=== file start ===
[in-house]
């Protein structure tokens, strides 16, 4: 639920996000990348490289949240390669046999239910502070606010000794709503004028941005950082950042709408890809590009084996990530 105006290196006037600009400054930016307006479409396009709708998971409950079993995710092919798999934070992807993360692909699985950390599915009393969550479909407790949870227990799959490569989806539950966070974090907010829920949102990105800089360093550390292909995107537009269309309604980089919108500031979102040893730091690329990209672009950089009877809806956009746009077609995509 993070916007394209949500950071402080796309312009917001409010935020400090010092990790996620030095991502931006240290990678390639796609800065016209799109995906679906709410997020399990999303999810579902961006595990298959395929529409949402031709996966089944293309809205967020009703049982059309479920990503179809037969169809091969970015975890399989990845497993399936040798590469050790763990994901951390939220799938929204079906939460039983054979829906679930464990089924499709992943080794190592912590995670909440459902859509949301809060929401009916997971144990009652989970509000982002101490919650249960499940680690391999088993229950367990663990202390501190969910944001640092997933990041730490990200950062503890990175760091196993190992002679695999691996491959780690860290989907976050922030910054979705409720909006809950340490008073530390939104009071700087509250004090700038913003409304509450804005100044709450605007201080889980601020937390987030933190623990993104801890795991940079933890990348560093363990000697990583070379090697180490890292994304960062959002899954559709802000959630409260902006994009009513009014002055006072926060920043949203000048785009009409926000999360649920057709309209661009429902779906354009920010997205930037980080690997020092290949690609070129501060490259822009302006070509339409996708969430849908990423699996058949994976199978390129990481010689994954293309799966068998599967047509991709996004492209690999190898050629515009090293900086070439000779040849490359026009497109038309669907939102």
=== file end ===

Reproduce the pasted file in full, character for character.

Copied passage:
[in-house]
């Protein structure tokens, strides 16, 4: 639920996000990348490289949240390669046999239910502070606010000794709503004028941005950082950042709408890809590009084996990530 105006290196006037600009400054930016307006479409396009709708998971409950079993995710092919798999934070992807993360692909699985950390599915009393969550479909407790949870227990799959490569989806539950966070974090907010829920949102990105800089360093550390292909995107537009269309309604980089919108500031979102040893730091690329990209672009950089009877809806956009746009077609995509 993070916007394209949500950071402080796309312009917001409010935020400090010092990790996620030095991502931006240290990678390639796609800065016209799109995906679906709410997020399990999303999810579902961006595990298959395929529409949402031709996966089944293309809205967020009703049982059309479920990503179809037969169809091969970015975890399989990845497993399936040798590469050790763990994901951390939220799938929204079906939460039983054979829906679930464990089924499709992943080794190592912590995670909440459902859509949301809060929401009916997971144990009652989970509000982002101490919650249960499940680690391999088993229950367990663990202390501190969910944001640092997933990041730490990200950062503890990175760091196993190992002679695999691996491959780690860290989907976050922030910054979705409720909006809950340490008073530390939104009071700087509250004090700038913003409304509450804005100044709450605007201080889980601020937390987030933190623990993104801890795991940079933890990348560093363990000697990583070379090697180490890292994304960062959002899954559709802000959630409260902006994009009513009014002055006072926060920043949203000048785009009409926000999360649920057709309209661009429902779906354009920010997205930037980080690997020092290949690609070129501060490259822009302006070509339409996708969430849908990423699996058949994976199978390129990481010689994954293309799966068998599967047509991709996004492209690999190898050629515009090293900086070439000779040849490359026009497109038309669907939102």